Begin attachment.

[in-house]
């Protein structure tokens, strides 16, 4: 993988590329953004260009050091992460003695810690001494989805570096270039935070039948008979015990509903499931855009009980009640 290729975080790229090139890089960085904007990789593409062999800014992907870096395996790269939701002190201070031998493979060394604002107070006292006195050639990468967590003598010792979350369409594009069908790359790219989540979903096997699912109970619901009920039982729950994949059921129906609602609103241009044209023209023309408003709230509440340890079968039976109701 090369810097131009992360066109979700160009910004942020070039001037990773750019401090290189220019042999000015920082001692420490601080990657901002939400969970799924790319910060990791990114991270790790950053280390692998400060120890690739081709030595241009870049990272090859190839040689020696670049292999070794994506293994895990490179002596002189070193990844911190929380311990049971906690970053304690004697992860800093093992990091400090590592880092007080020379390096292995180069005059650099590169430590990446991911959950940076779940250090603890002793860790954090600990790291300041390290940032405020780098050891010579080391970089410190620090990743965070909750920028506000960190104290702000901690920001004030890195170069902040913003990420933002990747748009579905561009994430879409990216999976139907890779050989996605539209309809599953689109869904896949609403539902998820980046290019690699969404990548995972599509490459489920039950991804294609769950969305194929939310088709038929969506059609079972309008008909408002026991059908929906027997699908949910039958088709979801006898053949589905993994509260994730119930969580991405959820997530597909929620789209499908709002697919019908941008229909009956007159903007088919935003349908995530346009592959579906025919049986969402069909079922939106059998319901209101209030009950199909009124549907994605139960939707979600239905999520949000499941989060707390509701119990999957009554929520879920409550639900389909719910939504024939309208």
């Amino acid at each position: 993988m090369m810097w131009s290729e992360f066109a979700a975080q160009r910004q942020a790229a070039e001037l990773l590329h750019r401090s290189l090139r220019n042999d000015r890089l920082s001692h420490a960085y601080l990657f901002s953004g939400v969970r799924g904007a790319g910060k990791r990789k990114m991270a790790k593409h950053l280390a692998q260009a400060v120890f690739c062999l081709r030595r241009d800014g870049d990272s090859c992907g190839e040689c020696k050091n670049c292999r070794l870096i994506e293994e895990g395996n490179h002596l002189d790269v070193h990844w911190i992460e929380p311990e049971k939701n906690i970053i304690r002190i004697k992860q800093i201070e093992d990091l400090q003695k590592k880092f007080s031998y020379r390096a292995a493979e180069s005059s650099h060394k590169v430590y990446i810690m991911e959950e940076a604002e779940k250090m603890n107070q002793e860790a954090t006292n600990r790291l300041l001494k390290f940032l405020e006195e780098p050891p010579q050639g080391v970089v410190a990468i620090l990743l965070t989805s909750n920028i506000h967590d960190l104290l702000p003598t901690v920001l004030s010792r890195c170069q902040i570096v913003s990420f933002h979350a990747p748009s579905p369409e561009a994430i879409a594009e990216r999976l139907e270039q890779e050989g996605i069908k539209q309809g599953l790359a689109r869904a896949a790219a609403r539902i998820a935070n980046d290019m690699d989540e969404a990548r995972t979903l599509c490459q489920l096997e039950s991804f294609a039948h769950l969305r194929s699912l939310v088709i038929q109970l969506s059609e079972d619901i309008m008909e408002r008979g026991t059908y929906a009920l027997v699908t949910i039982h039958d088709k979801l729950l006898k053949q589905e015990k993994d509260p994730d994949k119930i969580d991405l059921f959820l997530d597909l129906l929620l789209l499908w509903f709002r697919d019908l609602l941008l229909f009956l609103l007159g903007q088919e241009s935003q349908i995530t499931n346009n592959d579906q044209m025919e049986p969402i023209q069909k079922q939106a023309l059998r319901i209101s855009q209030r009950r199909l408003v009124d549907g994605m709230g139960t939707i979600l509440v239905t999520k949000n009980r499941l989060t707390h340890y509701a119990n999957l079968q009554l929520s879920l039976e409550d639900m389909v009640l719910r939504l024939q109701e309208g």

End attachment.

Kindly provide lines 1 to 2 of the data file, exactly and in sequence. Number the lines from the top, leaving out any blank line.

[in-house]
């Protein structure tokens, strides 16, 4: 993988590329953004260009050091992460003695810690001494989805570096270039935070039948008979015990509903499931855009009980009640 290729975080790229090139890089960085904007990789593409062999800014992907870096395996790269939701002190201070031998493979060394604002107070006292006195050639990468967590003598010792979350369409594009069908790359790219989540979903096997699912109970619901009920039982729950994949059921129906609602609103241009044209023209023309408003709230509440340890079968039976109701 090369810097131009992360066109979700160009910004942020070039001037990773750019401090290189220019042999000015920082001692420490601080990657901002939400969970799924790319910060990791990114991270790790950053280390692998400060120890690739081709030595241009870049990272090859190839040689020696670049292999070794994506293994895990490179002596002189070193990844911190929380311990049971906690970053304690004697992860800093093992990091400090590592880092007080020379390096292995180069005059650099590169430590990446991911959950940076779940250090603890002793860790954090600990790291300041390290940032405020780098050891010579080391970089410190620090990743965070909750920028506000960190104290702000901690920001004030890195170069902040913003990420933002990747748009579905561009994430879409990216999976139907890779050989996605539209309809599953689109869904896949609403539902998820980046290019690699969404990548995972599509490459489920039950991804294609769950969305194929939310088709038929969506059609079972309008008909408002026991059908929906027997699908949910039958088709979801006898053949589905993994509260994730119930969580991405959820997530597909929620789209499908709002697919019908941008229909009956007159903007088919935003349908995530346009592959579906025919049986969402069909079922939106059998319901209101209030009950199909009124549907994605139960939707979600239905999520949000499941989060707390509701119990999957009554929520879920409550639900389909719910939504024939309208």